BOSTON (AP) – Red Sox general manager Theo Epstein, whose contract expires Monday, and president Larry Lucchino reported progress in negotiations after they met Thursday.

They issued a brief statement one day after the Boston Globe reported that Epstein had turned down an offer of at least three years at $1.2 million per year on Tuesday.

“We had a meeting over lunch today to continue our discussions and to conduct other business as well,” they said in a joint statement. “We made progress, but we anticipate no further statement until there is something to announce. We are hopeful that these discussions will work out for the best. In the meantime, we continue “business as usual.”‘

Lucchino, Epstein and team owner John Henry did not respond to e-mails from The Associated Press.

Epstein became the youngest general manager in baseball history when the Red Sox hired him five weeks shy of his 29th birthday in 2002. He signed a three-year contract that paid about $350,000 a year.

For the first time in their history, the Red Sox reached the playoffs in each of Epstein’s three seasons and, last year, won their first World Series championship since 1918. In 2003, they lost in the seventh game of the AL championship series to the New York Yankees in seven games and, this year, were swept by the Chicago White Sox in three games in the AL division series.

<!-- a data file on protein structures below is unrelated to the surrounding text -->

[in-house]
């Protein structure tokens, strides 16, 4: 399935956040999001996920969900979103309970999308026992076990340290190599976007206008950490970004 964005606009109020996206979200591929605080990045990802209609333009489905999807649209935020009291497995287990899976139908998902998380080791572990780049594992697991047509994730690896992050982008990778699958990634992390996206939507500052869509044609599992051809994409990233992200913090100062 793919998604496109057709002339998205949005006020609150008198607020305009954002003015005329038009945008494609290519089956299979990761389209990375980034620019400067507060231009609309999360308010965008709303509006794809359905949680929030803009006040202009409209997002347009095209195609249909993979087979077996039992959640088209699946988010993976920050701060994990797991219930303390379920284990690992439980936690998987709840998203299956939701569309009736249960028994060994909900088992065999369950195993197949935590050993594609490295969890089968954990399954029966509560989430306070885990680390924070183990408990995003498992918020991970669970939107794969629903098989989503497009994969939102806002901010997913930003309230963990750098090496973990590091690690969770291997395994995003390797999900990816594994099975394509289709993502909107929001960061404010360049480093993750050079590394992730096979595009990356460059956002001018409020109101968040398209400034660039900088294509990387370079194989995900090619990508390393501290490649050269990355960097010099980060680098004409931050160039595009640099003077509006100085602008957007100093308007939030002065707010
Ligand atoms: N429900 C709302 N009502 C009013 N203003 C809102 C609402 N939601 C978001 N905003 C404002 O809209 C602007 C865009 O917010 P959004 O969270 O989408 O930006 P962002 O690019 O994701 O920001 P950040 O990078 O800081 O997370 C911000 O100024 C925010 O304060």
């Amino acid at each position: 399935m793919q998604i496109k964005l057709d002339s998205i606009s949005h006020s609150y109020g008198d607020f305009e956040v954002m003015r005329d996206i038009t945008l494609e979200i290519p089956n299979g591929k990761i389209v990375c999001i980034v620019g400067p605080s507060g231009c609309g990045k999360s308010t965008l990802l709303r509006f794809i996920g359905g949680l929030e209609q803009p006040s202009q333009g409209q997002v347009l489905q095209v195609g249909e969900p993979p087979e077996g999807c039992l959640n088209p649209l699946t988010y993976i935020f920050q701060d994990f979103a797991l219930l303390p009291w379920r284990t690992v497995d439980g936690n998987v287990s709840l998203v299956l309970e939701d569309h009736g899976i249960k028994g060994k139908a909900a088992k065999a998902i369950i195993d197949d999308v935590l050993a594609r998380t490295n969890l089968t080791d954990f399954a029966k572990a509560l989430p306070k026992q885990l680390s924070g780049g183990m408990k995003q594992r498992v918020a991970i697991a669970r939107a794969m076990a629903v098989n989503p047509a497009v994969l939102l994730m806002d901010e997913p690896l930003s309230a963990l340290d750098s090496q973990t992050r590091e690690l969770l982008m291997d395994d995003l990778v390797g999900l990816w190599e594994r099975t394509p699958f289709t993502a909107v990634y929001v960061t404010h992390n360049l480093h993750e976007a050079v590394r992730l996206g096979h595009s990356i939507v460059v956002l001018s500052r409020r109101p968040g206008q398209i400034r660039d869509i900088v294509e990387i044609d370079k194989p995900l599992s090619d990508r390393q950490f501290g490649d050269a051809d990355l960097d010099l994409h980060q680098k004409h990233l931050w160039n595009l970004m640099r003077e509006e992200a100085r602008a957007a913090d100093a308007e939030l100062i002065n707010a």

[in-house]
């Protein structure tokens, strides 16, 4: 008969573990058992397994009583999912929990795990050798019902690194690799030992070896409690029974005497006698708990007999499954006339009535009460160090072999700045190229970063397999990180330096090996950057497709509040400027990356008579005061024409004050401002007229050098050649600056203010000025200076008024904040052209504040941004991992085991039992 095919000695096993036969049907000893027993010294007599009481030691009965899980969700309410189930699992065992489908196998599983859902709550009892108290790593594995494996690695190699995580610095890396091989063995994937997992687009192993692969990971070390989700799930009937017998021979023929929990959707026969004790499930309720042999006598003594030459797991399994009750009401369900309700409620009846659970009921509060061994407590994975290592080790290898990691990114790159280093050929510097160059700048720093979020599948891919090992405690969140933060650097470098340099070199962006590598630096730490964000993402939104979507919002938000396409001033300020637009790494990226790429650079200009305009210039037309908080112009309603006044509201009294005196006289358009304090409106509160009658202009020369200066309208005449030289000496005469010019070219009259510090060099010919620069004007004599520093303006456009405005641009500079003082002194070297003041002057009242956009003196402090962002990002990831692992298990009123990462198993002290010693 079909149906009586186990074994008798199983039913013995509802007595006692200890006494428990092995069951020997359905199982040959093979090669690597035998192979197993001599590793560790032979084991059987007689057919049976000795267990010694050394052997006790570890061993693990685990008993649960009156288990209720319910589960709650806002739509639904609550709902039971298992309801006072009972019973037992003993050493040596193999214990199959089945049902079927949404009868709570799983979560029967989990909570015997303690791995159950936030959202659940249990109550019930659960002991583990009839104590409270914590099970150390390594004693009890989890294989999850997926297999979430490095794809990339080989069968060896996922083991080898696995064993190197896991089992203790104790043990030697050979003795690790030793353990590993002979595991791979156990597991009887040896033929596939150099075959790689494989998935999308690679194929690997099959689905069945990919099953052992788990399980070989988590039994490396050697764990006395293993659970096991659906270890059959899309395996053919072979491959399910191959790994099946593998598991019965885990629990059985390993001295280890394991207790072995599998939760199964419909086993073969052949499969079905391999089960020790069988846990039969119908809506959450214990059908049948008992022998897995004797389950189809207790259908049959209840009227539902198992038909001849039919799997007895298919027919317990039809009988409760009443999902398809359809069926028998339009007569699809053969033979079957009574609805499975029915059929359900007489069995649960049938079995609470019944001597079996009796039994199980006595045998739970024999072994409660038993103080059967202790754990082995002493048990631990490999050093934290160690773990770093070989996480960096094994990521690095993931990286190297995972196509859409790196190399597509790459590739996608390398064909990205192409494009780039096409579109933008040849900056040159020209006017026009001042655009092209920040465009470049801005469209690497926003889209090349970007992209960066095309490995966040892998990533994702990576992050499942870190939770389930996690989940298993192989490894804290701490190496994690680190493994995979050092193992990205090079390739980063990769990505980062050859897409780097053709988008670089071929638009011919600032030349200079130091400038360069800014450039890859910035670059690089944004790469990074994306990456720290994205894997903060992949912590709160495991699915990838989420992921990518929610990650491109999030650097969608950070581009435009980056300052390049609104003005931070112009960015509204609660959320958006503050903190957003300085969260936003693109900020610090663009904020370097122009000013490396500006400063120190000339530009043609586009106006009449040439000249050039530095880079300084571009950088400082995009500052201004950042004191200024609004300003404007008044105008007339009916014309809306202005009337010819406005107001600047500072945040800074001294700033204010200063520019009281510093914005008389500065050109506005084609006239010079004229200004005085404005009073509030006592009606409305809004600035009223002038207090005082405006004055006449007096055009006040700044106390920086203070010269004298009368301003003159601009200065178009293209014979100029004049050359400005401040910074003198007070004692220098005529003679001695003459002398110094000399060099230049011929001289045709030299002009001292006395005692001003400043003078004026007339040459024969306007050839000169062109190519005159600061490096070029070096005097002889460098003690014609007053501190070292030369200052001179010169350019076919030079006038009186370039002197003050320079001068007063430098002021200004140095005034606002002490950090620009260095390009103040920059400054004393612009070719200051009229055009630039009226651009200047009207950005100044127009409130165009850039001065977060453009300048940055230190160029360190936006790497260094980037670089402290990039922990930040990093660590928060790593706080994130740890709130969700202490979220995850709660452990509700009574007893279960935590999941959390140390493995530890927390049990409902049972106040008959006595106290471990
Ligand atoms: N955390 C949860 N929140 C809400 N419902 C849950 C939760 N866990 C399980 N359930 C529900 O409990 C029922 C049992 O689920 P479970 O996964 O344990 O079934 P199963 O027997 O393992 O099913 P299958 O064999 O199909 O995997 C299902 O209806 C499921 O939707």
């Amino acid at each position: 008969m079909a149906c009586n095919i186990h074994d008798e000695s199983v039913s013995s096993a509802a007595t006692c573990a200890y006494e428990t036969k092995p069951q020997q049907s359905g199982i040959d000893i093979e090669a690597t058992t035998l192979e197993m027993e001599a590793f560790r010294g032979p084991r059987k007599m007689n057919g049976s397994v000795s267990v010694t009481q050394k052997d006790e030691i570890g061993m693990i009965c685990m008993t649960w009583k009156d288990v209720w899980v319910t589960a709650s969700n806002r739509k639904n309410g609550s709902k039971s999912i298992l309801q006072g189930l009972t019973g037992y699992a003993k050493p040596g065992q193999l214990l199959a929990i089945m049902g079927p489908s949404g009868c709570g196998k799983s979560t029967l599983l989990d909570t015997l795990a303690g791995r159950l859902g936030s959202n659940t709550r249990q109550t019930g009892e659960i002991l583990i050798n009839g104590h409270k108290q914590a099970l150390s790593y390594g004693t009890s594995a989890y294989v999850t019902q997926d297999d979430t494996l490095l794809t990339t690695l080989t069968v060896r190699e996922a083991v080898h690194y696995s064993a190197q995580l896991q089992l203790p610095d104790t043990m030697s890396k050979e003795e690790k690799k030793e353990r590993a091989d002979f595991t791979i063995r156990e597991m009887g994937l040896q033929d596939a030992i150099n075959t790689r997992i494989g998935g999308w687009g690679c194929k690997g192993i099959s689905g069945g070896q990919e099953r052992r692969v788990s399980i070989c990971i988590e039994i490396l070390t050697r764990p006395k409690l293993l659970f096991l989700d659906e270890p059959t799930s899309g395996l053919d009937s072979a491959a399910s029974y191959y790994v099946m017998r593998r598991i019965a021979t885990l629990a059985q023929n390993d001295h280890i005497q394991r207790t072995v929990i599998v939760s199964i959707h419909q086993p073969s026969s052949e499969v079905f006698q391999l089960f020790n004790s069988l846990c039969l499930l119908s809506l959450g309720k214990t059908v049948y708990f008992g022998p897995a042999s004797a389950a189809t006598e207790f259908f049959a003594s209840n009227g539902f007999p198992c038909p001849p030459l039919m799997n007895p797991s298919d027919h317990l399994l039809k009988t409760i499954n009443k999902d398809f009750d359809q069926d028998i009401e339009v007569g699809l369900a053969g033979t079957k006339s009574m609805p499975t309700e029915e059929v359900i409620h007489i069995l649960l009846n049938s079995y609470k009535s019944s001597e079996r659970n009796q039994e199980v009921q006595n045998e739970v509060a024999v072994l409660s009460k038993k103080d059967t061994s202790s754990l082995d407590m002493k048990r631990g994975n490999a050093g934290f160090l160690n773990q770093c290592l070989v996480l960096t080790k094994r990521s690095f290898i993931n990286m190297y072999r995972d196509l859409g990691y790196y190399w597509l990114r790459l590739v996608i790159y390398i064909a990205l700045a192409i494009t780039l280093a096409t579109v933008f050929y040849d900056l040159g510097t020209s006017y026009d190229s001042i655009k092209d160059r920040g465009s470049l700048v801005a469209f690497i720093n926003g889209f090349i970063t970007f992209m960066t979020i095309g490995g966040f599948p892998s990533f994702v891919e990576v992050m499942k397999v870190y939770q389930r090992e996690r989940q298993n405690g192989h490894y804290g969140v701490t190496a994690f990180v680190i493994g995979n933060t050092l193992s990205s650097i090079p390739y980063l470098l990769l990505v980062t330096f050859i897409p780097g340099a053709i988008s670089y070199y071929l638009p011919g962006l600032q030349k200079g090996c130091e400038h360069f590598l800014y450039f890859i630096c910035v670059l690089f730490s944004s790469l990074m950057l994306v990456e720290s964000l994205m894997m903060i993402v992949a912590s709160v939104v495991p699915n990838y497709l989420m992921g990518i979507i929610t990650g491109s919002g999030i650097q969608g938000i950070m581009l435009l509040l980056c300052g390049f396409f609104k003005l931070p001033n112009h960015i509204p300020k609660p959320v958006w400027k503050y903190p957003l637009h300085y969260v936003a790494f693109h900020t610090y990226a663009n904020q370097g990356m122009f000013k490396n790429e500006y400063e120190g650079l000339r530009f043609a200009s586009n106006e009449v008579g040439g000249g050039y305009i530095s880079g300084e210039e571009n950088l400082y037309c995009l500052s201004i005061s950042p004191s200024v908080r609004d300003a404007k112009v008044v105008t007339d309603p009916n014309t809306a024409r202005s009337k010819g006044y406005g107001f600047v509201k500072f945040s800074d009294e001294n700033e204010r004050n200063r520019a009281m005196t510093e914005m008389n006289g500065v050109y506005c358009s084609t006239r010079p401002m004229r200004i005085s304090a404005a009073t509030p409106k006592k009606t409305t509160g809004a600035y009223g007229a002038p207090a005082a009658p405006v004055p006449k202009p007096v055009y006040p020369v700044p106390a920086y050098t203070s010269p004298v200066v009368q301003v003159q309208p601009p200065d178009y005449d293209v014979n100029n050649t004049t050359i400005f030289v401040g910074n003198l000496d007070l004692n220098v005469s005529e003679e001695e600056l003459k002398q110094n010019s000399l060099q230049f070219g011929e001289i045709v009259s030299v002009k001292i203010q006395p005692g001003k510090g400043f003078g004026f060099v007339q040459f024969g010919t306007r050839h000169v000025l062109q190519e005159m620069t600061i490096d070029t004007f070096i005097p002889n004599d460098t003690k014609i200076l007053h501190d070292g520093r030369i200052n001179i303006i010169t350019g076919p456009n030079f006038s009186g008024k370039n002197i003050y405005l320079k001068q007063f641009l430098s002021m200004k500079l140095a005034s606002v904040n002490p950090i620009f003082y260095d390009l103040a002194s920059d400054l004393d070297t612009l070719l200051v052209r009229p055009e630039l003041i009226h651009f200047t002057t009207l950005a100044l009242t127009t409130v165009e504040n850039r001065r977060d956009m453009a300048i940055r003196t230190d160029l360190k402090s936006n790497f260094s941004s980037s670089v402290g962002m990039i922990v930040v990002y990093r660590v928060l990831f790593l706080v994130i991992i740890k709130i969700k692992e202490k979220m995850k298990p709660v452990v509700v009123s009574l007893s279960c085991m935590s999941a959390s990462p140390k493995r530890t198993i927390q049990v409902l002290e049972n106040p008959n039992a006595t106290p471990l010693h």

Negotiations on a new contract intensified after the Red Sox were eliminated.

Epstein, a lifelong Red Sox fan who grew up near Fenway Park, worked previously for two teams where Lucchino was president and CEO, beginning as an intern with the Baltimore Orioles in 1992. Lucchino moved on to San Diego in 1995 and Epstein went there as part of the team’s baseball staff in 1997. He was director of baseball operations for the Padres before joining the Red Sox as an assistant general manager after a group headed by Henry took over ownership on Feb. 27, 2002.

AP-ES-10-27-05 1728EDT

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